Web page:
For three days Yusef Casanova hunted for methamphetamine and a gun. On June 4, 2016, a friend met a man in the heart of a hardscrabble area of Albuquerque pocked with pawn shops but dotted with well-loved front yards. They stood outside the Allsup’s convenience store at Zuni Road and Kentucky Street SE. The stranger wanted meth, firearms; the friend brought Casanova in. Like Casanova and his friend, the man was black.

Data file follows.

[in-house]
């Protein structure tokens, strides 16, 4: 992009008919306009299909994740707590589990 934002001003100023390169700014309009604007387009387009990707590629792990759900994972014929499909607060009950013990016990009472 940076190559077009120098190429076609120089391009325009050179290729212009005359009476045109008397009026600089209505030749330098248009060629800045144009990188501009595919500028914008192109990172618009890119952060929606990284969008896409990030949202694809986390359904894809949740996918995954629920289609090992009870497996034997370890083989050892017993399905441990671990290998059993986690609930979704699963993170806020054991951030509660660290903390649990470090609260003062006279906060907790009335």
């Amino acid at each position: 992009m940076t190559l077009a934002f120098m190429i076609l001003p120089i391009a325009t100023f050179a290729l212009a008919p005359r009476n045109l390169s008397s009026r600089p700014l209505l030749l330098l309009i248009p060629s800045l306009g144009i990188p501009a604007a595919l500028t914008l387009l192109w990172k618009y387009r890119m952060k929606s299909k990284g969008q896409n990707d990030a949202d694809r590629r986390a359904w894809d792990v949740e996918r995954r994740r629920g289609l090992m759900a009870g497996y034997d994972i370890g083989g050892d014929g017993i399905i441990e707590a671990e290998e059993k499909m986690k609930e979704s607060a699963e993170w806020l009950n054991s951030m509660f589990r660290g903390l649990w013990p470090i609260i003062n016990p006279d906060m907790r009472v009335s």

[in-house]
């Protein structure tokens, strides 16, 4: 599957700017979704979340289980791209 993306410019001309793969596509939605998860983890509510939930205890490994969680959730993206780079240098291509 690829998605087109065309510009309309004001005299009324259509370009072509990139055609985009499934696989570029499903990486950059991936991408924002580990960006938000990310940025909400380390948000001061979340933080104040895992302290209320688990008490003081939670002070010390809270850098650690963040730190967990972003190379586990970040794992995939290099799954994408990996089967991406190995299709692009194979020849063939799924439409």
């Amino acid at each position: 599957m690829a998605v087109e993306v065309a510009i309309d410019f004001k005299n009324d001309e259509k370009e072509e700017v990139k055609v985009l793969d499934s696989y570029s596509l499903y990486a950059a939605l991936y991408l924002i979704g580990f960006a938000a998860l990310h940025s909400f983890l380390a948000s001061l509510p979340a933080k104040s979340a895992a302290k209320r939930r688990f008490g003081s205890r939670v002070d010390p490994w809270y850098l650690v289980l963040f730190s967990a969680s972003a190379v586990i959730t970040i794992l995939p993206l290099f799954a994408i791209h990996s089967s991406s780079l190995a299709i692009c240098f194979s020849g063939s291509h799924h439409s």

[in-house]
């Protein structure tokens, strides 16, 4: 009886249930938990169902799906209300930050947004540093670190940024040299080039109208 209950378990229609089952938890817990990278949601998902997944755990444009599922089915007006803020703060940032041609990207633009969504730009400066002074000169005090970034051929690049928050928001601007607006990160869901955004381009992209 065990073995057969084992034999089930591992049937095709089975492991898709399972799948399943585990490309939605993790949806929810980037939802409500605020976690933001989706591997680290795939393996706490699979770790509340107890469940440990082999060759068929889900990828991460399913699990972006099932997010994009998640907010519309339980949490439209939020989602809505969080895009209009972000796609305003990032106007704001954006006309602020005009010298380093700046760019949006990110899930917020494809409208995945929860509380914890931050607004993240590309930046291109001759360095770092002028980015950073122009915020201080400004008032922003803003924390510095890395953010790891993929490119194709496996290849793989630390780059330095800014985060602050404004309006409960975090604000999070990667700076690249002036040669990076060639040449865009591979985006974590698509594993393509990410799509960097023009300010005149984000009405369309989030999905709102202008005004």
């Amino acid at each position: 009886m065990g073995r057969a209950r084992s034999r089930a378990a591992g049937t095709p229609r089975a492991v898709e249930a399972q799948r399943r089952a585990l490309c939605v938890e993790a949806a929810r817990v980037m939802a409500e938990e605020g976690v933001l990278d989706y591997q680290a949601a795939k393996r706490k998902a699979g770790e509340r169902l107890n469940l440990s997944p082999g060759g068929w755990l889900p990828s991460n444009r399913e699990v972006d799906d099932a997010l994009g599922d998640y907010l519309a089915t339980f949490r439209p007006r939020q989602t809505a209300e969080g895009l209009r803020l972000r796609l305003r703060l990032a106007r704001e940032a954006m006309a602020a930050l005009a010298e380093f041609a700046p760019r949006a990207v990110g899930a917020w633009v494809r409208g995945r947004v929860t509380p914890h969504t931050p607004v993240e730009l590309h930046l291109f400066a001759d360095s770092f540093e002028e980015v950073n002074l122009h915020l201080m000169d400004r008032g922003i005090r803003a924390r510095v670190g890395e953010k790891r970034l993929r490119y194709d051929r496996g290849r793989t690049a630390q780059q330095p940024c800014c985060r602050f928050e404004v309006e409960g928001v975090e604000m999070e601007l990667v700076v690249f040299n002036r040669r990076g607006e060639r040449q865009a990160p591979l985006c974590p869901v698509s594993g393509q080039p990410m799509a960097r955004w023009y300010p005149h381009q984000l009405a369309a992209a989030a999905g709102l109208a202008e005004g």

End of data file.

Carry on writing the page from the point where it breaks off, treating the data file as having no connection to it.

After a year of “stonewalling” by federal law enforcement officials, U.S. Rep. Michelle Lujan Grisham is calling for congressional hearings to get to the bottom of why a man who allegedly shot an Albuquerque police officer to death in 2015 was still on the streets at the time. The fourth-year congresswoman, an Albuquerque-based Democrat who is running for governor of New Mexico, also vowed to sponsor a bill that would require the Bureau of Alcohol Tobacco Firearms and Explosives (ATF) and other agencies to make regular reports to Congress on their policies for undercover operations and those operations’ outcomes once they’re closed. Lujan Grisham laid out her plans in an interview with New Mexico In Depth after a town hall meeting in Albuquerque on Feb. 25. They refer to the case of Davon Lymon, who is accused of fatally shooting APD officer Daniel Webster during a traffic stop on Oct.